This volume synthesizes and analyzes thirty years of hydrological research in the Danum Valley Conservation Area, a lowland dipterocarp rainforest in Sabah, Malaysia. Ian Douglas explores the role of water in the rainforest ecosystem, setting out the ecological, climatological and geological context of present-day hydrological processes, soil erosion and stream sedimentation. He emphasizes the role of extreme events and natural disturbances in sediment supplies and the evolution of drainage pathways and explains the pathways of rainfall and stream sediment. Douglas then explores the impacts caused by logging, the extreme pulses of sedimentation and the effects of log removal and logging road construction, examining the effects of major storms in the 20 years after tree harvesting. Methods of minimizing logging damage to soils and streams are discussed and the effects on flora and fauns are considered.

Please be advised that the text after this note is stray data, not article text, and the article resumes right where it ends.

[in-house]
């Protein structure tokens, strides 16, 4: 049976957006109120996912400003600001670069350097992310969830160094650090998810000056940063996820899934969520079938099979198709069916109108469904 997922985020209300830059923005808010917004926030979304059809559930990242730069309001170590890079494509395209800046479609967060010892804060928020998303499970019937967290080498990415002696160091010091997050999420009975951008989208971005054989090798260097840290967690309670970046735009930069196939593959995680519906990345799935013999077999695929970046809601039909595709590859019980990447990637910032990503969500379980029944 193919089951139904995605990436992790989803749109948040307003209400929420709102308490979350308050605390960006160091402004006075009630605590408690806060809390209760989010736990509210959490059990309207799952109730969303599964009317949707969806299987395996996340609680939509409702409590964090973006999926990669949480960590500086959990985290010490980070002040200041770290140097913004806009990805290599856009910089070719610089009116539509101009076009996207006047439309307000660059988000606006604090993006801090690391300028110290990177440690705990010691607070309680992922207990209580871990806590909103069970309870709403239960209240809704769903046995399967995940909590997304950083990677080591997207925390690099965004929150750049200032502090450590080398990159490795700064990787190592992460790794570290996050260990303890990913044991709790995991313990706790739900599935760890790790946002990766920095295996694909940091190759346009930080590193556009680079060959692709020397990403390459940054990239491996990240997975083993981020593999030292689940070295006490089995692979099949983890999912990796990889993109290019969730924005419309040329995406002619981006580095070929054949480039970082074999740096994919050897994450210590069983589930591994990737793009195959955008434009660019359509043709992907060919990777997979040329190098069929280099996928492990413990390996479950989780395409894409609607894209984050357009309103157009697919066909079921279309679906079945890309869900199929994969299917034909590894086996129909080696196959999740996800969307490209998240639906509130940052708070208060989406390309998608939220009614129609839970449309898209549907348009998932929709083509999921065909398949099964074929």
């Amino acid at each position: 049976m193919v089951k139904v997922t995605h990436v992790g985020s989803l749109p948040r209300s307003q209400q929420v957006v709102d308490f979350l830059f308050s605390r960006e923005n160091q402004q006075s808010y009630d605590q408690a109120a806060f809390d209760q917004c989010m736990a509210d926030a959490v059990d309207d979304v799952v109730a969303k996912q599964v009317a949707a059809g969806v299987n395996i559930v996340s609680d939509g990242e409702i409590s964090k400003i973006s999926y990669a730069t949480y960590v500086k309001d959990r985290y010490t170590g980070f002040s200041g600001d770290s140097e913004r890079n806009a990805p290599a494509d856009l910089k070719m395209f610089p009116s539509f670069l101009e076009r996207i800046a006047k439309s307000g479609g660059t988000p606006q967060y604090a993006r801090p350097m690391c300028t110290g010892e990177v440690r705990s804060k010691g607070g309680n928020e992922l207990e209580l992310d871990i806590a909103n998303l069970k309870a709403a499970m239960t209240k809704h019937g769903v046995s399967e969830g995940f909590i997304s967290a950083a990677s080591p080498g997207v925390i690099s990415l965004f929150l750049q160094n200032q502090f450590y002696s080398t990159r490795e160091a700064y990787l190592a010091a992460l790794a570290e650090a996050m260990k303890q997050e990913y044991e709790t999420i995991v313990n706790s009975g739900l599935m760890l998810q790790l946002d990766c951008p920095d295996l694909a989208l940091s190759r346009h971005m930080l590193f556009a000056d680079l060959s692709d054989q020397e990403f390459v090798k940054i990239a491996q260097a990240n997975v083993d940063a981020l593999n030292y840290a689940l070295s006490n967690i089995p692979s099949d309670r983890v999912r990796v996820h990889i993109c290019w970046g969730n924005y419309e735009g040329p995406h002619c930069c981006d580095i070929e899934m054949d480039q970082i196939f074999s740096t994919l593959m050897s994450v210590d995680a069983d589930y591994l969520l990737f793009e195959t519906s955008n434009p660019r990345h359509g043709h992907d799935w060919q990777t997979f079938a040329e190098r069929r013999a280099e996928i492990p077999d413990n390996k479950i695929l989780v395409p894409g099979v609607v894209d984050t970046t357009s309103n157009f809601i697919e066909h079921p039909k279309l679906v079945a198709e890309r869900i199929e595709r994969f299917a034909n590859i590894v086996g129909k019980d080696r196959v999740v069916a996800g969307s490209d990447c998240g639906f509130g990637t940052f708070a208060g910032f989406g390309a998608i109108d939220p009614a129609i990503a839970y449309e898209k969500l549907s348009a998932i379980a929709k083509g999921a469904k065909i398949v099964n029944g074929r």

Ian Douglas is an Emeritus Professor at The University of Manchester's School of Environment, Education, and Development. He has nearly 50 years of forest research experience in Australia and SE Asia. He is Past-President of the Society for Human Ecology, Past-Chairman of the UK Urban Ecology Forum; Fellow of the British Society for Geomorphology, and Past-President and holder of the International Medal of the Institute of Australian Geographers.